Delay in regulator is undermining local organisation

Independent TD Mattie McGrath has said that the failure of the Minister for Justice to act in relation to the establishment of an independent charity regulator undermines the capacity of local charities and community organisations to raise much needed funds.

Independent TD Mattie McGrath has said that the failure of the Minister for Justice to act in relation to the establishment of an independent charity regulator undermines the capacity of local charities and community organisations to raise much needed funds.

Deputy McGrath was speaking amid growing fears that the charity sector is suffering from massive levels of public mistrust due to the scandals that have immersed organisations like the Central Remedial clinic and St Vincent’s Hospital Group.

“The 2009 Charities Act was specifically enacted to reform the law relating to charities and provide for the creation of a Charities Regulatory Authority and - for the first time in Ireland - a Register of Charities. It is astonishing then that from that date until now we are effectively in the same statutory position of having a gaping regulatory hole that has allowed the kinds of activities we have witnessed recently to occur. I am aware that charities in Ireland work in a complex legal and regulatory environment that may involves interacting with many different State institutions like the Revenue Commissioner, An Garda Siochana and Local Authorities but surely we could have some movement before now?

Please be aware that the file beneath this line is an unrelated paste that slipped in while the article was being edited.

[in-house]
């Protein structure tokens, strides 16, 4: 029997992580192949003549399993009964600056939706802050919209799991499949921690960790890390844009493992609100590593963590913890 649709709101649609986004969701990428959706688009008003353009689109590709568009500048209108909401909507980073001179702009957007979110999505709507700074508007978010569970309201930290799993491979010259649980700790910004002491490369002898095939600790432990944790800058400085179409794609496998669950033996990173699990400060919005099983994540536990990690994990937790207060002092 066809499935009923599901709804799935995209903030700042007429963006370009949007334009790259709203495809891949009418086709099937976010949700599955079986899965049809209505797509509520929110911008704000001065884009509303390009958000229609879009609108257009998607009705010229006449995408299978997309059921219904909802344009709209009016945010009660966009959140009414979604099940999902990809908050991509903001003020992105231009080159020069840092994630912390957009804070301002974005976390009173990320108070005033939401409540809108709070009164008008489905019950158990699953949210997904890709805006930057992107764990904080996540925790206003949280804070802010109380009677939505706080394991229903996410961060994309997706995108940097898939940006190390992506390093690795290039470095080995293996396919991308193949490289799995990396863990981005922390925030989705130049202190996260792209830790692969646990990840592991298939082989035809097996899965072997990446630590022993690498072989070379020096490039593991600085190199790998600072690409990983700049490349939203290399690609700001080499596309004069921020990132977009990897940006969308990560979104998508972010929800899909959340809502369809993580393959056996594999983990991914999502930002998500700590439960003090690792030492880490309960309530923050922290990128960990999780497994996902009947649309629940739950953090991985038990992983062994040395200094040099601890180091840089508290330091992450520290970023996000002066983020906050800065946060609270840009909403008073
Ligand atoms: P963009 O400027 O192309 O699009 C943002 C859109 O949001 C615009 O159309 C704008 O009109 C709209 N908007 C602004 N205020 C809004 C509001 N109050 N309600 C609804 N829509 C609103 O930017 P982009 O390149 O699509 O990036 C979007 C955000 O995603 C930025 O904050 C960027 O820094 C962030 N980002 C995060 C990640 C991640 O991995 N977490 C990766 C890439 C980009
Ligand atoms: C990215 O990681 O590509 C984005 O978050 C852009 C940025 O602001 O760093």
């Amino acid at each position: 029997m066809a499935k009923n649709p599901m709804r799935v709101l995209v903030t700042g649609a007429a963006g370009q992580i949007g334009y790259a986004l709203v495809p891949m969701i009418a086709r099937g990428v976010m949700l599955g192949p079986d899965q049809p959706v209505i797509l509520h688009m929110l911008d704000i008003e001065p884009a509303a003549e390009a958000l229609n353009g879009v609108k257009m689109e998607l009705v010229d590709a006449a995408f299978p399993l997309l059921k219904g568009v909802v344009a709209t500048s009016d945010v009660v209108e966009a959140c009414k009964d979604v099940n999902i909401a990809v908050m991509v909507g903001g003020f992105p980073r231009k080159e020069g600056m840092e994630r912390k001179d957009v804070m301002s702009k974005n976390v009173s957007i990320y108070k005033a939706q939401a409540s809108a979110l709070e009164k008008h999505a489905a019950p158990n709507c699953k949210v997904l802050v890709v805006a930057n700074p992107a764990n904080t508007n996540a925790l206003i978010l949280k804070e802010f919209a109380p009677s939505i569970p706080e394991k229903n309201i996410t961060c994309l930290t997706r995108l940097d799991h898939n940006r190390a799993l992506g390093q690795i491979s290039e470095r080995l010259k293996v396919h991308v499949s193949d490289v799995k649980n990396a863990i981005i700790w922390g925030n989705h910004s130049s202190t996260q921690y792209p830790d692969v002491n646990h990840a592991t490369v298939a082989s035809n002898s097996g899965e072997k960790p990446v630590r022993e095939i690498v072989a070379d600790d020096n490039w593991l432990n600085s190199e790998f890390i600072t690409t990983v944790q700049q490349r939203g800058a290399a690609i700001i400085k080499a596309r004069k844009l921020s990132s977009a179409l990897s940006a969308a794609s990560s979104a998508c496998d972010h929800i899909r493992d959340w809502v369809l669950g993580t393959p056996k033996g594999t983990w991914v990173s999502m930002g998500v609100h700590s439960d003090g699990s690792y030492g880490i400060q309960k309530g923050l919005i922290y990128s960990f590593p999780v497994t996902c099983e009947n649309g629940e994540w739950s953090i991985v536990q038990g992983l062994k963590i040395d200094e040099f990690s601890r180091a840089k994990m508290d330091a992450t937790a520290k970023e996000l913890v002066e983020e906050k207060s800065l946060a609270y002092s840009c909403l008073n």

“In November 2011 at a conference in Dublin, Minister Shatter said that he could see then that we were not in a position to fully implement the Charities Act on a statutory basis; is he seriously to tell us however that over the intervening three years he has still found no way around the obstacles which existed at that time?”

The Minister for Health Dr James Reilly, when pressed about the absence of legislation in this area indicated that a Charities Regulator would be in place by the end of this year but could not be more specific than that. Meanwhile charities and other local groups and organisations have been counting the cost in terms of reluctance by the public to continue to donate to a sector whose credibility and transparency is now hugely affected, according to Deputy McGrath.

“I would sincerely hope that the level of mistrust that currently exists at the moment can be minimised and seen in the context of what are really the extraordinary levels of arrogance and greed that seem to have been operative in a few high profile charities. The real tragedy here is that the fantastic and vital work that is being carried out on a daily basis by the ordinary workers and staff in these institutions and those on a much smaller scale around the Country, must continue to be supported. We need to put in place effective accountability measures without over-burdening small charities with excessive red tape and allow them to pursue the hidden but heroic levels of public commitment that they give year in and year out,” he said.